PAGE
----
Why do you think Cemex decided to exit Indonesia after failing to gain majority control of Semen Gresik?
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CEMEX is a global building materials company that provides high quality products and reliable service to customers and communities throughout the Americas, Europe, Africa, the Middle East, and Asia. They produce, distribute, and sell cement, ready-mix concrete, aggregates, and related building materials in more than 50 countries, maintain trade relationships in approximately 102 nations. Their approach can be best describe as constant evolution, flexibility in their operation, creative in commercial offerings, sustainable use of resources, innovative approach in global business, efficient in use of capital allocation and above all they are the leader in using information technology to match up with consumer demand. (Cemex, 2013). They also devote a great attention to marketing know- how in order to acquire unit and improve their performance globally. 1.1CEMEX’s theoretical explanation of FDI
According to the present case, the theoretical explanation that can best describe Cemex’s foreign direct Investment (FDI) is the theory of internalization. The Foreign Direct Investment occurs when a firm invests directly in new facilities to produce and/or market in a foreign country. Once a firm undertakes FDI it becomes a multinational enterprise. (Hill, 2008). As per, Buckley and Casson (2009) a firm will favour FDI over exporting as an entry strategy when transportation costs or trade barriers make exporting unattractive. So, a firm will favour FDI over licensing when it wishes to maintain control over its technological know-how, or over its operations and business strategy, or when the firm’s capabilities are simply not amenable to licensing.
However, Cemex’s foreign direct investment (FDI) activity is that of internalization due to limitations of licensing or also known as the market imperfection approach. Market imperfections are factors that inhibit markets from working perfectly. (DeGeneres, 2005). Furthermore, Buckley and Casson (2009) described that the market imperfection approach was due to the benefit obtain from internalization available in the presence of market failures. Internalization involves the acquisition of control, through vertical integration, over activities that would otherwise be carried out inefficiently through market transactions. They had also emphasis on different types of market imperfections, such as time lags and transaction costs that call for internalization, and listed a number of markets where such imperfections were more likely to be present.
However, it is the internalization of markets across national boundaries that explain the very existence of international production. Further extended by Anonymous (2011), a firm would choose to enter a foreign market via FDI rather than take advantage of its ownership internationally through other means, such as exporting its products, franchising a brand name, or licensing technology to foreign firms. As it relies heavily on the concept of transaction costs. Transaction costs are the costs of entering into a transaction, that is, those connected to negotiating, monitoring, and enforcing a contract. A firm must decide whether it is better to own and operate its own factory overseas or to contract with a foreign firm to do this through a franchise, licensing, or supply agreement. Thus, Internalization theory suggests that FDI is more likely to occur-that is, international production will be internalized within the firm when the costs of negotiating, monitoring, and enforcing contracts with a second firm are high. However, firms undertake FDI rather than simply exporting products or licensing their know-how.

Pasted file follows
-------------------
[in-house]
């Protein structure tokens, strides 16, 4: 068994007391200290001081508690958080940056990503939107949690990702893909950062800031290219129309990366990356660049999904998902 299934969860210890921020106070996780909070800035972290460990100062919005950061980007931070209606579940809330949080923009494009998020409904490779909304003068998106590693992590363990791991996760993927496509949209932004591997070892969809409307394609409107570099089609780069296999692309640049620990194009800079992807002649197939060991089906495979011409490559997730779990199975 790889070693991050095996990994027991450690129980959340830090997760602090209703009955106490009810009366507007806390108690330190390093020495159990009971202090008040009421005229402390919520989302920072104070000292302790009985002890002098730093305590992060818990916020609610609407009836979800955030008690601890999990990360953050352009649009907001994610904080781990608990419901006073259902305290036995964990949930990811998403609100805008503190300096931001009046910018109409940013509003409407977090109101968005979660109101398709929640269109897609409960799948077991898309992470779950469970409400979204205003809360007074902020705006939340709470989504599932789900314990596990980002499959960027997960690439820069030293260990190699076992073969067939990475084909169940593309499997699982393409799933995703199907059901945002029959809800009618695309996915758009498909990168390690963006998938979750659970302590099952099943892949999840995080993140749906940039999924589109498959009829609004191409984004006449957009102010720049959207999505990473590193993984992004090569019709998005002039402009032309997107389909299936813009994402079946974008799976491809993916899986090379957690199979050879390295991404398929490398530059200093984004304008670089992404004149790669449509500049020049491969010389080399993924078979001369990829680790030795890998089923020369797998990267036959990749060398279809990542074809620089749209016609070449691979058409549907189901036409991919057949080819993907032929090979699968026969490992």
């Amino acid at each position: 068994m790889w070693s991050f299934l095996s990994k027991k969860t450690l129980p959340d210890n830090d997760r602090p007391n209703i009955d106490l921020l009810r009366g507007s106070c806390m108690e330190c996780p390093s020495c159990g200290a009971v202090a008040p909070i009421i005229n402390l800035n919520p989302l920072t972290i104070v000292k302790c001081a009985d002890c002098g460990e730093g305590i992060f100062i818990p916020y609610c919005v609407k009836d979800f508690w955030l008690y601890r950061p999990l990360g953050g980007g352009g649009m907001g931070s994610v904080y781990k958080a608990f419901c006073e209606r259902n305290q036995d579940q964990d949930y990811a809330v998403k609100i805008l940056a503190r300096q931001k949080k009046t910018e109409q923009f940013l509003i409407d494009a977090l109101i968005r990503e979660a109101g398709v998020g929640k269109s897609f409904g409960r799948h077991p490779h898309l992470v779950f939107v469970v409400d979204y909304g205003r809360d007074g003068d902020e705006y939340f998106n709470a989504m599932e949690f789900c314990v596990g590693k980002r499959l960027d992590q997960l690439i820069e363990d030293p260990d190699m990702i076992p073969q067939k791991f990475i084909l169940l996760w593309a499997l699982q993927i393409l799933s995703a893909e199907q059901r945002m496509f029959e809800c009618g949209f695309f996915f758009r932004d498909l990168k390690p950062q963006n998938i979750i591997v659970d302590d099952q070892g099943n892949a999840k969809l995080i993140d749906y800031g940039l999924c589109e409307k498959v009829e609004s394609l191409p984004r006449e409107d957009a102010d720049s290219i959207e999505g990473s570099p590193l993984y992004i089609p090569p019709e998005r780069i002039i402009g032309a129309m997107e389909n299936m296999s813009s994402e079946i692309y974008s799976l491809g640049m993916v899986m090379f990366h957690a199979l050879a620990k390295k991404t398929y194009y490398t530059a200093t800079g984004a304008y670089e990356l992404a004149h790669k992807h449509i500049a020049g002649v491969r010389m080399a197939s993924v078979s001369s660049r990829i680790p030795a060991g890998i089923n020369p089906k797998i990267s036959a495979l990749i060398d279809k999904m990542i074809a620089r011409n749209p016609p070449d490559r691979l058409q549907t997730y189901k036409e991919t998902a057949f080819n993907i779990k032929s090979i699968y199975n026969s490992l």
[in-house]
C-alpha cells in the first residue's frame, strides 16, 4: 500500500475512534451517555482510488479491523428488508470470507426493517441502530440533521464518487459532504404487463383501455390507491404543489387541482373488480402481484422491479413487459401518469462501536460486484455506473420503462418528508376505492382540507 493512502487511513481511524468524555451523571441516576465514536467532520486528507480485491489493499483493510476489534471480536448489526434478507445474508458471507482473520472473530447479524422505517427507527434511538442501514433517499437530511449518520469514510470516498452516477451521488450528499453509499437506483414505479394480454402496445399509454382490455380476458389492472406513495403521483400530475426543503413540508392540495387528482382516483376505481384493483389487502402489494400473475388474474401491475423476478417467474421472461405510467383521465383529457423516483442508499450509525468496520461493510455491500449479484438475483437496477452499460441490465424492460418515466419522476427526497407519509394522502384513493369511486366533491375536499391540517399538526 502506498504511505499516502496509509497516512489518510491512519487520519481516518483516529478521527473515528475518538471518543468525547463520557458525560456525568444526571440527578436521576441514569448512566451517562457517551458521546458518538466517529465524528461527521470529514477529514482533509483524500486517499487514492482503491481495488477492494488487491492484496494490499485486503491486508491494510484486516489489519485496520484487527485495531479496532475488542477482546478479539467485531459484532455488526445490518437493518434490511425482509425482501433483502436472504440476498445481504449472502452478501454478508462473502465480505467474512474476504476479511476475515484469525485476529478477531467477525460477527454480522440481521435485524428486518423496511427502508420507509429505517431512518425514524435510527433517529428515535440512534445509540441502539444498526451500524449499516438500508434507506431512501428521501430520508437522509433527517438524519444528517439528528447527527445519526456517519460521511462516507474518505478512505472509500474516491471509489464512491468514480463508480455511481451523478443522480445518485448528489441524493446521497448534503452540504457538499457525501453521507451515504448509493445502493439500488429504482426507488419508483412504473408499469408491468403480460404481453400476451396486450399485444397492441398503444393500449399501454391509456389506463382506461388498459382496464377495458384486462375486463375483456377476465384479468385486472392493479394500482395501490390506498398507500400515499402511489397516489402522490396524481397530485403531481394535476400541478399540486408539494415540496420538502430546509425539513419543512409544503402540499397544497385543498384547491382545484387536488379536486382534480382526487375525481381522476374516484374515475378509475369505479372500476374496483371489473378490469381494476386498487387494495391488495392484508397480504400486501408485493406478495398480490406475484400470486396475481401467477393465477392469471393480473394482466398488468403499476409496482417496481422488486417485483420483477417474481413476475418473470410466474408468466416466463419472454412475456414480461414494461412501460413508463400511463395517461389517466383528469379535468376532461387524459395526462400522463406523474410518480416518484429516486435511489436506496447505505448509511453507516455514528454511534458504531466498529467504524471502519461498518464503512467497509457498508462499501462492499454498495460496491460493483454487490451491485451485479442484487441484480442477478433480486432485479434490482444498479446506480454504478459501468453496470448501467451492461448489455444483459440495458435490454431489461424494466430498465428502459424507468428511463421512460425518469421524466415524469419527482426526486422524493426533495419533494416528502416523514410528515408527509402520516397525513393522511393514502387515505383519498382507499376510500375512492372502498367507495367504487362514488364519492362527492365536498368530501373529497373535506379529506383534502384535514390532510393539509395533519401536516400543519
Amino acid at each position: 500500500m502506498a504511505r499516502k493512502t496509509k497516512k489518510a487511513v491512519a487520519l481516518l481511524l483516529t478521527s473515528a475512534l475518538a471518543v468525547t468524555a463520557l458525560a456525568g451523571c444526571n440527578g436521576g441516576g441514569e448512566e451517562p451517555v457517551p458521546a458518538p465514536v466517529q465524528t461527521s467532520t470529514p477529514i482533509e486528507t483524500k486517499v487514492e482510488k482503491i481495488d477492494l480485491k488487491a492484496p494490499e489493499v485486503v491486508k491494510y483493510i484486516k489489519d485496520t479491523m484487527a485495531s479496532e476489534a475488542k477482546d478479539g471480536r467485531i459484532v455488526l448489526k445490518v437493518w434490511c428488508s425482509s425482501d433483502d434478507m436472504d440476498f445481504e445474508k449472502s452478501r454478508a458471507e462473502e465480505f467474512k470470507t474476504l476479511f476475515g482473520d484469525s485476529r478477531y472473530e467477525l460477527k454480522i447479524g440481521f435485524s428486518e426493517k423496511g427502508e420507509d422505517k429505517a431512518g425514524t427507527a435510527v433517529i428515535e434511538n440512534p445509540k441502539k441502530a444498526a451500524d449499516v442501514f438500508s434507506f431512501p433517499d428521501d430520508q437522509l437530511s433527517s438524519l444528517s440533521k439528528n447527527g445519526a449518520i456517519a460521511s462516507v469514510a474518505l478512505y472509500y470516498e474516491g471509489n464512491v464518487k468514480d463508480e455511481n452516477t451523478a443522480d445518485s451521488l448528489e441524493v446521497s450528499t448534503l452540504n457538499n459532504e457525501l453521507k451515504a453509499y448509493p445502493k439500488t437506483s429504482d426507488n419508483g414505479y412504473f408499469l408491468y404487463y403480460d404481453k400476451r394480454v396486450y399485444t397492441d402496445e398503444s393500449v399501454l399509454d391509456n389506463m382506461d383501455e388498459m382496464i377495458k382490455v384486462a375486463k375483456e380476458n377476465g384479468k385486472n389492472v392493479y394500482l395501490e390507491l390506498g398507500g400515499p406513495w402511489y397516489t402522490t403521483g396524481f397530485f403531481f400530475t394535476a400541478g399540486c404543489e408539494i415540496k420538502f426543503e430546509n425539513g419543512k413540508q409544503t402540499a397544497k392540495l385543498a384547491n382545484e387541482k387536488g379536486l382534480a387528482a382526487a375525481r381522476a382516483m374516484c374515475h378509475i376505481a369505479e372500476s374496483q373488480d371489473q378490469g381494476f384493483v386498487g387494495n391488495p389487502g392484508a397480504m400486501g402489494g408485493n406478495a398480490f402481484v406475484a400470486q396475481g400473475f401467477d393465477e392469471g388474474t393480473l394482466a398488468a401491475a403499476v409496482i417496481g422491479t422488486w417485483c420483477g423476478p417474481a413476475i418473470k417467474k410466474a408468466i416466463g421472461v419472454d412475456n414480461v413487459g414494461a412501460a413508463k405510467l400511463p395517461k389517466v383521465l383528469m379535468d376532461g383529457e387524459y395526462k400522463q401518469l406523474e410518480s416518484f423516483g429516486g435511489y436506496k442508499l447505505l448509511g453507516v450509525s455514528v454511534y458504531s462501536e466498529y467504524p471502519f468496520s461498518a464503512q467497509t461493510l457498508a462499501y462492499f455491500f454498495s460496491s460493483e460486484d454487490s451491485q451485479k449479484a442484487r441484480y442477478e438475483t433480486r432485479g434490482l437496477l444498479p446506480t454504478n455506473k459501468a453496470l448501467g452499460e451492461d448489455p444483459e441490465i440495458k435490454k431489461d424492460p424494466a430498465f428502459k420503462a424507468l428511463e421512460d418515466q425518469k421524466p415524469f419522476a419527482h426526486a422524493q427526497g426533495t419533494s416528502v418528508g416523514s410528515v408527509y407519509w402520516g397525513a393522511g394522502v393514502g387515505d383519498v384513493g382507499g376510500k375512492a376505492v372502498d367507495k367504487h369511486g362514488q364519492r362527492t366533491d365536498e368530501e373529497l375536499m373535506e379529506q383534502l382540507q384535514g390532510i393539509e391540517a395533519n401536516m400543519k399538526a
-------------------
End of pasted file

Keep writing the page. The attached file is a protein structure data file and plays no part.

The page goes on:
So did Cemex. Cemex wants to maintain control over its technological know-how and over its operations and business strategy. As per Lambin (2007), licensing has disadvantage as a strategy for exploiting the foreign market opportunities which are as follows; •licensing may result in a firm’s giving away valuable technological know-how to a potential foreign competitor •licensing does not give a firm the tight control over manufacturing, marketing, and strategy in a foreign country that may be required to maximize its profitability •a problem arises with licensing when the firm’s competitive advantage is based not so much on its products as on the management, marketing, and manufacturing capabilities that produce those products As a result, Cemex has applied the theory of internationalization, they wanted to expand horizontally because to reduce their reliance on their home market and provide some stability in the demand for their product.
Moreover, Cemex’s policy was to decrease its dependence on the local market due to the volatile nature of the market in Mexico. Therefore, CEMEX identified the huge demand for the cement in many developing countries. It felt that it has the capacity and technology to address the tremendous demand for construction. CEMEX focused on establishing business aboard directly. CEMEX did not focus on licensing due to the limitations of licensing. Due to its uniqueness in its business model, CEMEX was able to generate more value from market imperfection approach than it would from licensing. Also, they saw opportunities abroad and it could provide their service, which required building very personal relationships with the distributors and the builders themselves. Lastly they had spent a lot of time working on their information technology system that allowed them to control their supply and it was part of their competitive advantage. Due to their unique business model, they would not be able to get the same value by licensing their business thus they had to internalize the business abroad and directly set up business abroad.